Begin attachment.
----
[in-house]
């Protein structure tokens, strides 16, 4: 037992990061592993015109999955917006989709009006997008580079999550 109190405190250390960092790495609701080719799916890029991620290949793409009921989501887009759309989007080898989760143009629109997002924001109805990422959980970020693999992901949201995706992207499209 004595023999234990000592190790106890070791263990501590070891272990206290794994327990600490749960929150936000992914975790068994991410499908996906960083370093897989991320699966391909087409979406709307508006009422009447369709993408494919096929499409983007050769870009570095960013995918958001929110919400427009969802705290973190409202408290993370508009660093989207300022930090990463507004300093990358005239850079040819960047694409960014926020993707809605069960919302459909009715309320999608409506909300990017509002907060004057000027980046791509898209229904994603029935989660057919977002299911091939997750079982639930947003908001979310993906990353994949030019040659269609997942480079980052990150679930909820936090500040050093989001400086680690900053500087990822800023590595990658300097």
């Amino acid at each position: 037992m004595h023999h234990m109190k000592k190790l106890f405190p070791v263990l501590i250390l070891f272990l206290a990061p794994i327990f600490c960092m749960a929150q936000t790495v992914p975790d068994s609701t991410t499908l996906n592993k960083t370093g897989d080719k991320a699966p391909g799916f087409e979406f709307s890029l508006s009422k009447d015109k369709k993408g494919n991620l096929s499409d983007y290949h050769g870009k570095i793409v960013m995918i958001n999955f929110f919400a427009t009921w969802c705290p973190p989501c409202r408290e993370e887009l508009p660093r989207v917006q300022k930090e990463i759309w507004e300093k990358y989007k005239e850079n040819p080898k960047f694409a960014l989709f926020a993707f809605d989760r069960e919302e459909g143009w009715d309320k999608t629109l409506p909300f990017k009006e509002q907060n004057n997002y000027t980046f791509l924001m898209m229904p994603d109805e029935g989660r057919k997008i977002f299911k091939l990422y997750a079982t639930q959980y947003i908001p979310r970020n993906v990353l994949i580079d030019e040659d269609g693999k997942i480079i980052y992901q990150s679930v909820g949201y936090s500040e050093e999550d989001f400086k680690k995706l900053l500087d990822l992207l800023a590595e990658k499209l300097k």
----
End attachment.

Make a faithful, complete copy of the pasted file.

[in-house]
């Protein structure tokens, strides 16, 4: 037992990061592993015109999955917006989709009006997008580079999550 109190405190250390960092790495609701080719799916890029991620290949793409009921989501887009759309989007080898989760143009629109997002924001109805990422959980970020693999992901949201995706992207499209 004595023999234990000592190790106890070791263990501590070891272990206290794994327990600490749960929150936000992914975790068994991410499908996906960083370093897989991320699966391909087409979406709307508006009422009447369709993408494919096929499409983007050769870009570095960013995918958001929110919400427009969802705290973190409202408290993370508009660093989207300022930090990463507004300093990358005239850079040819960047694409960014926020993707809605069960919302459909009715309320999608409506909300990017509002907060004057000027980046791509898209229904994603029935989660057919977002299911091939997750079982639930947003908001979310993906990353994949030019040659269609997942480079980052990150679930909820936090500040050093989001400086680690900053500087990822800023590595990658300097």
């Amino acid at each position: 037992m004595h023999h234990m109190k000592k190790l106890f405190p070791v263990l501590i250390l070891f272990l206290a990061p794994i327990f600490c960092m749960a929150q936000t790495v992914p975790d068994s609701t991410t499908l996906n592993k960083t370093g897989d080719k991320a699966p391909g799916f087409e979406f709307s890029l508006s009422k009447d015109k369709k993408g494919n991620l096929s499409d983007y290949h050769g870009k570095i793409v960013m995918i958001n999955f929110f919400a427009t009921w969802c705290p973190p989501c409202r408290e993370e887009l508009p660093r989207v917006q300022k930090e990463i759309w507004e300093k990358y989007k005239e850079n040819p080898k960047f694409a960014l989709f926020a993707f809605d989760r069960e919302e459909g143009w009715d309320k999608t629109l409506p909300f990017k009006e509002q907060n004057n997002y000027t980046f791509l924001m898209m229904p994603d109805e029935g989660r057919k997008i977002f299911k091939l990422y997750a079982t639930q959980y947003i908001p979310r970020n993906v990353l994949i580079d030019e040659d269609g693999k997942i480079i980052y992901q990150s679930v909820g949201y936090s500040e050093e999550d989001f400086k680690k995706l900053l500087d990822l992207l800023a590595e990658k499209l300097k």